by Robert Subiaga
Well, I suppose it had to happen. I finally saw a Fringe show that, in its current form, I can’t recommend.
And I blame Lino Lakes.
You know, the town who passed their little “English only” language ordinance. You see, language seems a hot-button subject with some people and they give in to fears and insecurities about the other, especially when communication is occurring that they don’t fully understand.
But the truth is, that when we don’t give in to our fears a little mystery not only is fun, but we tend to seek it out. All we need is a little hint, a clue, a hook on which to hang our own speculations. Think about the first time you saw Shakespeare performed after trying to decipher the “English” reading it in class; all you needed was a summary of what’s going on in each scene and you enjoyed figuring out the rest while the actors emoted and action unfolded.
I wanted to like Carlo Gicala’s Inferno in its current form. Not that I knew what to expect. Was it a quirky take on Dante or literal reading? It is the latter, bit I’m a sucker for great literature and a daring try at that could work. The problem is that Inferno just isn’t daring enough--precisely because Gicala tries to be too accommodating.
Gicala gives a very dramatic reading of the first few cantos of Inferno, at each point from a single spot on stage while on the large screen a video rolls. The backdrop is visually arresting - the work of Gicala’s collaborator, the gifted videographer Renata Sheppard - but the graphic hardly changes. This is to facilitate subtitles in English of the entire text being read, just so those who cannot understand Italian can follow along.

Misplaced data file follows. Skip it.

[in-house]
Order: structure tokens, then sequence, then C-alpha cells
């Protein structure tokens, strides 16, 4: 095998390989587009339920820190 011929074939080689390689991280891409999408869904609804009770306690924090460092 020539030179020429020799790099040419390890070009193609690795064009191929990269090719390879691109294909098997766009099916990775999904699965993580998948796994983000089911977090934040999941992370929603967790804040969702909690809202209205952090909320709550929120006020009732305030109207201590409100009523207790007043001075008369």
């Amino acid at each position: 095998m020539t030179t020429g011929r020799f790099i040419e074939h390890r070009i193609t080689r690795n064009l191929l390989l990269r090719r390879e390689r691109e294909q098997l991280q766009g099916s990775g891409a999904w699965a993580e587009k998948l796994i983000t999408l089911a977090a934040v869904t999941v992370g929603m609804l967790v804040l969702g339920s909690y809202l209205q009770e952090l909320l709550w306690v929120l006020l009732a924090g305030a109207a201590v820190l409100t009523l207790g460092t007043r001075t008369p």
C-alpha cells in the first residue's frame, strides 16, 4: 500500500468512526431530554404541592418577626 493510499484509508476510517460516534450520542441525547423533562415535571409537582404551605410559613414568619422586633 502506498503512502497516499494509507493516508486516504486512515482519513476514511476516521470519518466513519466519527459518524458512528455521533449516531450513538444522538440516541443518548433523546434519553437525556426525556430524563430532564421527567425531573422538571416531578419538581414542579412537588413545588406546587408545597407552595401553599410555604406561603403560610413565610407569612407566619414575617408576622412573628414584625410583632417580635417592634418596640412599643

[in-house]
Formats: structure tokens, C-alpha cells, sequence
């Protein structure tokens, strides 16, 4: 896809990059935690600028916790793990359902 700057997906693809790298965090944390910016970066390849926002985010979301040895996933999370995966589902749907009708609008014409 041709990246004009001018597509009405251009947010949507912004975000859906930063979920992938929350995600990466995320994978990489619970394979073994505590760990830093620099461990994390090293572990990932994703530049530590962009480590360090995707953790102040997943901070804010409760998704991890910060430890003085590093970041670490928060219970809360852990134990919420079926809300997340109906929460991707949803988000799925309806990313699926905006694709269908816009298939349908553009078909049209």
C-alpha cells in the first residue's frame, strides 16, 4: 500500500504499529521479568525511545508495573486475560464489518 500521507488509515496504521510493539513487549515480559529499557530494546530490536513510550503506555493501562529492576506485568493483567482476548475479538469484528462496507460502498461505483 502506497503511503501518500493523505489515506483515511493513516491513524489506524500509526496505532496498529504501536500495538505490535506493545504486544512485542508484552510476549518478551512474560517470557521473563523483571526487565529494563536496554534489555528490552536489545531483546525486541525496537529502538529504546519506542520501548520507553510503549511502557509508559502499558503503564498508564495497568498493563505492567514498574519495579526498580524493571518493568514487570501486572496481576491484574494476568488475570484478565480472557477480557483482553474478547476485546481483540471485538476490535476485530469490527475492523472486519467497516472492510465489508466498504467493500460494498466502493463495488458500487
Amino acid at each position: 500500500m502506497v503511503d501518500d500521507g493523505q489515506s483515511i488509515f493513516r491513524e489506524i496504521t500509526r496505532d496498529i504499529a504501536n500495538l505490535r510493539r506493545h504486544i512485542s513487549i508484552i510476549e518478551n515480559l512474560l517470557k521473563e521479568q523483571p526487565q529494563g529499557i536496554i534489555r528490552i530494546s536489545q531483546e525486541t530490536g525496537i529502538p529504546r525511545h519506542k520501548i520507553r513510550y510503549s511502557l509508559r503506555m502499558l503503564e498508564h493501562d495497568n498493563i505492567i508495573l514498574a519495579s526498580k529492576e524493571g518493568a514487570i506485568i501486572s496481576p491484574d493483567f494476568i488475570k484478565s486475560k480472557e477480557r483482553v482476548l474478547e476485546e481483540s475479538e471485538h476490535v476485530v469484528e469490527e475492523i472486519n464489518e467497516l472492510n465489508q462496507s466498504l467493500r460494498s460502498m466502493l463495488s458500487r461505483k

This is information overload. The summary leading into each canto is sufficient; I found I could make the production tolerable by not reading the English, instead just shutting my eyes and basking in the almost incantation-like mystery and beauty of the Italian. It reminds me of how another Italian, the brilliant writer Umberto Eco, willingly challenged his readers in bestselling novels like in The Name of the Rose, a medieval detective story laced with untranslated Latin. Readers might pause to look things up, but were even more likely to save it and just speculate on the exact meaning, based on whatever background knowledge we had and the context. It is a mystery, after all.
So all I can do is hope Gicala doesn’t shelve Inferno but refines it to be more aggressive and less accommodating. That he just broadcasts the canto summaries and maybe an occasional literal passage, instead letting Sheppard have free rein to use images. And that he allows himself to walk or pace or even stalk the stage as he sees fit; I sensed the passion in his voice was only the surface of the energy of his whole body if he cut loose.
In short, I wish Carlo Gicala had given himself permission to scare us a little.
This is a trip into Hell, after all.
Oh, over in Lino Lakes they still probably would have hated it. But for them facilis descensus Averno.
Inferno hits the stage once more before the end of the Fringe Festival on Saturday, August 14th at 2:3opm at Intermedia Arts. Click HERE for more info and tickets